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1 July 2003 Biology and life table of the cassava mite, Tetranychus truncatus Ehara (Acari: Tetranychidae)
Suthida Sakunwarin, Angsumarn Chandrapatya, Gerald T. Baker
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The life history and life table of Tetranychus truncatus Ehara onmulberry leaflets were studied under laboratory conditions at 20, 24, 28, 31 and 35°C. Mites completed their development and produced offspring within this temperature range. The development time from egg to adult varied from 6.30 to 14.89 days. The highest immature mortality was 39.88%at 20°C followed by 30.70%at 35°C. The threshold temperatures of egg, larva, protonymph, deutonymph, and a generation were 11.38, 9.91, 10.67, 12.51 and 11.57°C whereas the day-degree requirement at each stage was 62.52, 15.38, 11.36, 11.76 and 142.83 Do, respectively. The highest number of eggs laid by fertilized females was 65.6 eggs at 24°C, followed by 64.78 eggs at 31°C. Fertilized females lived up to 28.41 days at 20°C and only 9.63 days at 35°C. Unfertilized females survived relatively longer at 24°C and produced slightly more eggs at 24 and 28°C. The net reproductive rate (Ro) was the highest (37.39) at 24°C, followed by 37.00 at 31°C. The innate capacity for increase (rm) and finite rate of increase (λ) reached maximal values (0.321 and 1.378) at 31°C, whereas minimal values (0.134 and 1.143) were at 20°C. The mean generation time was the shortest at 35°C and the shortest time for a population to double was 2.16 days at 31°C. The highest population trend index (49.49) was obtained at 24°C, followed by 48.58 at 31°C. The overall results suggested that T. truncatus could develop and reproduce within a wide range of temperatures. The range 24–31°C was the most suitable for the development, survival rate and reproduction of this mite.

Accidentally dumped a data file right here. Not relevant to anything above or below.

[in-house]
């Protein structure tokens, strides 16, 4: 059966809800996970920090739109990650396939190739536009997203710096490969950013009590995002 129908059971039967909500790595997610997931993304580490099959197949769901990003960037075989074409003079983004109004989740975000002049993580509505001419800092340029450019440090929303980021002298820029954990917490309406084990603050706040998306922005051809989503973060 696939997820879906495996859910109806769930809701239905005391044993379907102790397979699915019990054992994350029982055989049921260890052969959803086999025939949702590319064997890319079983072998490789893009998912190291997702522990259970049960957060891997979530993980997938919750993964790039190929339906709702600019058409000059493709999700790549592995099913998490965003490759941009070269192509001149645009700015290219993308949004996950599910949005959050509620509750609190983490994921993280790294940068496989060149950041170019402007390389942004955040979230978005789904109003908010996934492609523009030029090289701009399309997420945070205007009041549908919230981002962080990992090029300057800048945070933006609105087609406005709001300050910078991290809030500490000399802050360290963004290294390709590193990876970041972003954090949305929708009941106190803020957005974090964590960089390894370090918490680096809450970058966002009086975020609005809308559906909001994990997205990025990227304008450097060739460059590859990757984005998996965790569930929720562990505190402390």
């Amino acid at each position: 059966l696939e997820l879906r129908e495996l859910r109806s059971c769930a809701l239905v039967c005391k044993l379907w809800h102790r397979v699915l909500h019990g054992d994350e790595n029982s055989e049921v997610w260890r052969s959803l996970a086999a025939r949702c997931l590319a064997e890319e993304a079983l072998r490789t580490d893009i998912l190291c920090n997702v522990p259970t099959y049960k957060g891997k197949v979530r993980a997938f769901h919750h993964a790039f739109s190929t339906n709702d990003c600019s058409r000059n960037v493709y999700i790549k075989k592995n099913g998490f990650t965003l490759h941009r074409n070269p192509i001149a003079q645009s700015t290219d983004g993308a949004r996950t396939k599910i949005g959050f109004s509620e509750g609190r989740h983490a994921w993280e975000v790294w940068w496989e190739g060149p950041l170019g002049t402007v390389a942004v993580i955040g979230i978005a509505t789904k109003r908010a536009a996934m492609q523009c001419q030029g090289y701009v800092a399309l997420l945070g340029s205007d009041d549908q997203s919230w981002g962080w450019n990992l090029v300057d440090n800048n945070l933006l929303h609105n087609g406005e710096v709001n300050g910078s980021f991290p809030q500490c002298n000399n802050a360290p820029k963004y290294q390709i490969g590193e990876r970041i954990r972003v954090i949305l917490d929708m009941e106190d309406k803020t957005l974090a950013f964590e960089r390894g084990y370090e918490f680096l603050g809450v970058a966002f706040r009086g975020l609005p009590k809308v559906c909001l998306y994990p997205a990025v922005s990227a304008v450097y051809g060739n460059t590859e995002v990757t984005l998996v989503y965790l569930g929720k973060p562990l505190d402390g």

© 2003 Systematic & Applied Acarology Society
Suthida Sakunwarin, Angsumarn Chandrapatya, and Gerald T. Baker "Biology and life table of the cassava mite, Tetranychus truncatus Ehara (Acari: Tetranychidae)," Systematic and Applied Acarology 8(1), 13-24, (1 July 2003).
Accepted: 1 May 2003; Published: 1 July 2003

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